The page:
In 1975, almost ten years before Muhammad Ali was diagnosed with Parkinson’s disease, he bought an 81-acre property in Berrien Springs, Michigan, insulated from city noise and crowds by the St. James River which surrounds the lush green fields.
It was where he spent his summers and a portion of his retirement years until his Parkinson’s became more advanced. According to boxing experts, Ali was on the wrong end of over 200,000 punches during his career, contributing to the Parkinson’s. In 2006, he and his wife Lonnie, moved to Arizona. He succumbed to the disease in 2016 and his widow is now selling the St. James River property.
Born as Cassius Clay, he grew up in Louisville, Kentucky during the 1950’s Jim Crow era where African Americans had few opportunities. The family was not destitute, but fairly middle class within Louisville’s black community. A twist of fate came when he was 12-years-old that changed his life forever when he hurriedly parked his bike and ran inside a building for protection from a rainstorm.
When he came out, his bike had been stolen. He found a policeman to tell and said he wanted to fight the thief. The policeman asked him if he knew how to fight, and Cassius realized he didn’t. The policeman said, “Come with me.” He introduced Cassius to a police-sponsored youth boxing club where he was amazed to see blacks and whites fighting each other as though color segregation didn’t matter. That’s when he saw his future which led to Olympic Gold and one of the all-time boxing champions. Ali was known for being verbose as much as his boxing skill, but his charm was what won people over. He loved attention and loved people and found boxing to fill all his needs. He did what he loved and became one of the most important athletes of the 20th century.
Muhammad Ali's farm in southwestern Michigan, near Indiana, was the place where he and his family could relax away from the fame. The path of the river, enclosing three sides of the property, ensured privacy from neighbors and onlookers as did the gated entry. By 1975, Ali could afford to design it exactly the way he wanted and he added buildings customized to his needs which also have universal appeal.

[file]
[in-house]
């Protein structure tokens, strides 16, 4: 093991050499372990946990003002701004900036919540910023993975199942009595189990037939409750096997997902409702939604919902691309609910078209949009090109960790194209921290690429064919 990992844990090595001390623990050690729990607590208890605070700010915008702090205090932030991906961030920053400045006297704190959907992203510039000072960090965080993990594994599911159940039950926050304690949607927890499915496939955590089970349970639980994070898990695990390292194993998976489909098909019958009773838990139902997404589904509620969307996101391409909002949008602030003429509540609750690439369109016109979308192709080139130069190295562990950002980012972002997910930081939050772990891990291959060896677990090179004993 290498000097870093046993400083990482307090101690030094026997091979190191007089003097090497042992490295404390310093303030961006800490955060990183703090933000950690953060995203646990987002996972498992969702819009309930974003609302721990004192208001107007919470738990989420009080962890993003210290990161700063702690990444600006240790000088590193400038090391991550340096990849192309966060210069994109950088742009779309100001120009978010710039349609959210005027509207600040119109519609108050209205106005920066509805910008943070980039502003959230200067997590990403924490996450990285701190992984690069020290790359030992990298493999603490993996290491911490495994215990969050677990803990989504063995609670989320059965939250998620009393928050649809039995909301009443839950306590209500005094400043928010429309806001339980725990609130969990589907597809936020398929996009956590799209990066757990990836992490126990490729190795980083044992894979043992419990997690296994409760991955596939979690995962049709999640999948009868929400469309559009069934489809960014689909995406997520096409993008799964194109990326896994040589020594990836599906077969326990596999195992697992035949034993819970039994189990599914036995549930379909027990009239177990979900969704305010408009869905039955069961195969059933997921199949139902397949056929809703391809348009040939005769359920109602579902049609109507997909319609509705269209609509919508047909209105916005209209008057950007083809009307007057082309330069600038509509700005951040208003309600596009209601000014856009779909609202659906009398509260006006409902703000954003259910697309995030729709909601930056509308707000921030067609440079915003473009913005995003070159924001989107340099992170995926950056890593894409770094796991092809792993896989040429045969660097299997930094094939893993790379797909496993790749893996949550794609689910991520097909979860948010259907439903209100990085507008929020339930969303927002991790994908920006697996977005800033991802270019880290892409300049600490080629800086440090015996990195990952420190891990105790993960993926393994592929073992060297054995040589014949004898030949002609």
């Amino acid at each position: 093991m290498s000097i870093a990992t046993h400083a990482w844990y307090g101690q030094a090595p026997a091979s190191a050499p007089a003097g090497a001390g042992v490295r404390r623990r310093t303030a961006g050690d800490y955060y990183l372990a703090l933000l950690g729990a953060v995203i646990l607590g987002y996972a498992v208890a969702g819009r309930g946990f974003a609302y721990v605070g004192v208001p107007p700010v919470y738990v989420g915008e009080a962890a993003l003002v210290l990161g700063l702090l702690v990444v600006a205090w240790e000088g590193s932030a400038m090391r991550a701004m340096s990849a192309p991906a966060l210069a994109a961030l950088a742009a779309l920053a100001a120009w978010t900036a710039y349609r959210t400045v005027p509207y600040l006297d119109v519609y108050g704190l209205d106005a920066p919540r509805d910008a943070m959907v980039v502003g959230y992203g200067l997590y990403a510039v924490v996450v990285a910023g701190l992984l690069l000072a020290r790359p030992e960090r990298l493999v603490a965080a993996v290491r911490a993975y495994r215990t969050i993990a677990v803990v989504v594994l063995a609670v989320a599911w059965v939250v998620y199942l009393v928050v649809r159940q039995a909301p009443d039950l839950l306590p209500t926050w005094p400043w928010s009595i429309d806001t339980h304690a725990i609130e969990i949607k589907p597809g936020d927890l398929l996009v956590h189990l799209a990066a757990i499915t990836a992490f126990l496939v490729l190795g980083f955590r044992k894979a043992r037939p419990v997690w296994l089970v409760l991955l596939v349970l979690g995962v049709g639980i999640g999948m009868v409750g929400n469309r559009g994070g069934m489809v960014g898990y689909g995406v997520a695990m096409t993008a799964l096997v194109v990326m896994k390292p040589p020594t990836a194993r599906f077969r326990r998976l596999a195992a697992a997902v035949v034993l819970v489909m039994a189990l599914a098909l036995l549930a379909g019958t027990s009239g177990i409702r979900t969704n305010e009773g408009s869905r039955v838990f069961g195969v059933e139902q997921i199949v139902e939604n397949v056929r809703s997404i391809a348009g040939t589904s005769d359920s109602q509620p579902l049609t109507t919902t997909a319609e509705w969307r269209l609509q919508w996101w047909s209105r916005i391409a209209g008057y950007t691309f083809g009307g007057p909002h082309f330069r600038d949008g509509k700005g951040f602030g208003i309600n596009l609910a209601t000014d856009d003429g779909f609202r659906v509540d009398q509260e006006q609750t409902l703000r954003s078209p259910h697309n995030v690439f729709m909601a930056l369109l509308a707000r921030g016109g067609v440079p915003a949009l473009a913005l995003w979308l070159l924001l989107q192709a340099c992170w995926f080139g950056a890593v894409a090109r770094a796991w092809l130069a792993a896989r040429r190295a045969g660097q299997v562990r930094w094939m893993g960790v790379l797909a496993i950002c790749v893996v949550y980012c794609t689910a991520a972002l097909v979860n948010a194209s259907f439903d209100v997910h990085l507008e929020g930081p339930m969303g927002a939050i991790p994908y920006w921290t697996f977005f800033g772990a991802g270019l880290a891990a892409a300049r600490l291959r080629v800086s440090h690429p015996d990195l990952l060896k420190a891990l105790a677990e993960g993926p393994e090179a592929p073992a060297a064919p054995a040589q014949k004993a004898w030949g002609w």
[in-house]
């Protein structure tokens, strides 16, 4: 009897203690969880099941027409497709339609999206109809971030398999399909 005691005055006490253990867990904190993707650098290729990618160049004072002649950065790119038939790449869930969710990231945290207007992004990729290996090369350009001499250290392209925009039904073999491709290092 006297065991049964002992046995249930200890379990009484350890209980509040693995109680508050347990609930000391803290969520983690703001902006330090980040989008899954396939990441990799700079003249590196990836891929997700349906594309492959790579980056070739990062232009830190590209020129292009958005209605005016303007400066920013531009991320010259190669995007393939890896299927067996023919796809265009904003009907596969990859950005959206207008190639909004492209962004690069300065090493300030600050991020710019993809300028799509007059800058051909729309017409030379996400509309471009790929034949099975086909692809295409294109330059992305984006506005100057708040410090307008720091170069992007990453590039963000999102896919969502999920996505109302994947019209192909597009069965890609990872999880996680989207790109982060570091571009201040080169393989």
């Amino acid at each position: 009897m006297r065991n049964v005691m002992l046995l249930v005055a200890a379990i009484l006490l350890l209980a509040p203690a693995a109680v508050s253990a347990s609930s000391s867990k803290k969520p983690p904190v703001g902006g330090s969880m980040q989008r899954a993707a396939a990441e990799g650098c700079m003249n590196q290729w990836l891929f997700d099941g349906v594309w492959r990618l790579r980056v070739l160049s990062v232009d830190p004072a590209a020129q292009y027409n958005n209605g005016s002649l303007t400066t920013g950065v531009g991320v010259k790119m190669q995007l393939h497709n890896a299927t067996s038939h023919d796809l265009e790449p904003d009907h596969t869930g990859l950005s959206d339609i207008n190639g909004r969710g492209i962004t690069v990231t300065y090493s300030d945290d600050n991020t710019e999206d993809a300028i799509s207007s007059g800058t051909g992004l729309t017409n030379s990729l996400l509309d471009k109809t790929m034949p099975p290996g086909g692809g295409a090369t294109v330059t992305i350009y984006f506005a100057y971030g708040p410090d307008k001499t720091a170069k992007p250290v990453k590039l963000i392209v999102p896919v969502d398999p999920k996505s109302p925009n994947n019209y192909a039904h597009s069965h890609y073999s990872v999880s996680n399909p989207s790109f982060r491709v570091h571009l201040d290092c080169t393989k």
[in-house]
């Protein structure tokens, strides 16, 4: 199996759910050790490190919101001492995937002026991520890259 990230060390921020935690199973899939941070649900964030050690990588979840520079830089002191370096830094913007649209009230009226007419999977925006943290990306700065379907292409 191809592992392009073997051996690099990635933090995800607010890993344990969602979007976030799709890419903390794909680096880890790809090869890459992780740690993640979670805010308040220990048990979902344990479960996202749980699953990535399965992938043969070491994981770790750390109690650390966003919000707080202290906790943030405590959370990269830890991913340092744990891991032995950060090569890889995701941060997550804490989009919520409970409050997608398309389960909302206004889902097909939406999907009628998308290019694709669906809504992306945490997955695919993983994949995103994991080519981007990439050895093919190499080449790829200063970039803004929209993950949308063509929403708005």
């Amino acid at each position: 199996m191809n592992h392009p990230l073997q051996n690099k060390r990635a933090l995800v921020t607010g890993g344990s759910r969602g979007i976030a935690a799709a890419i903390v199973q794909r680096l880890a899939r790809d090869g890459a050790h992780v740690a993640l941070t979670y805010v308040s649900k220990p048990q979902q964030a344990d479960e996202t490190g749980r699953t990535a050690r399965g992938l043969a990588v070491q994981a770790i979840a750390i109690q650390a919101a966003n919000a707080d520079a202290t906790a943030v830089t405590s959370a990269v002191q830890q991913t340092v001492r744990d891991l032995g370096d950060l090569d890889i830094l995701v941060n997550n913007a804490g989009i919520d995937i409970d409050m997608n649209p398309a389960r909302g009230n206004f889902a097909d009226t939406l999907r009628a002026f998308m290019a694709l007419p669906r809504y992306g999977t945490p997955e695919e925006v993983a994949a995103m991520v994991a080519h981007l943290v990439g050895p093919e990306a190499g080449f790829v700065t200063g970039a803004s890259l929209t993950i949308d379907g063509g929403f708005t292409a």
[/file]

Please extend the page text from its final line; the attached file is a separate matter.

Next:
Structures on the property include the main house, carriage house, pool, gym, garages, barns and office epicenter. The elaborate gym has the boxing ring in the center, exercise equipment, a steam room, baths, massage room, laundry and spa. A few steps outside the gym’s French doors is a full-size basketball court. Next door to the gym is the office epicenter with his private office, conference area, private bath, mail room, vault, kitchen, loading dock and several other offices and a basement.
There are two separate climate-controlled garages, each accommodating over five cars, RVs and space for equipment. The two houses, main house and carriage house for guests, are on either side of the pool terrace, which includes a fully-equipped outdoor kitchen, bath house, sound system and pergola.
The main house has four bedrooms, living and family rooms and kitchen with large pantry and a three-car, climate-controlled garage. The carriage guest house also has a sun room and deck overlooking the pond and fountain by the river. Grounds are lushly landscaped with fire pit and a waterfall rock garden.
Muhammad Ali’s pastoral Michigan home with every amenity to make a world champion boxer happy in his time off, is now for sale at a very specific price. The last two numbers represent Ali’s 37 career knockouts - $2,895,037. The listing agent is Tim Mitchell of Cressy & Everett Real Estate, Dowagiac, Michigan.
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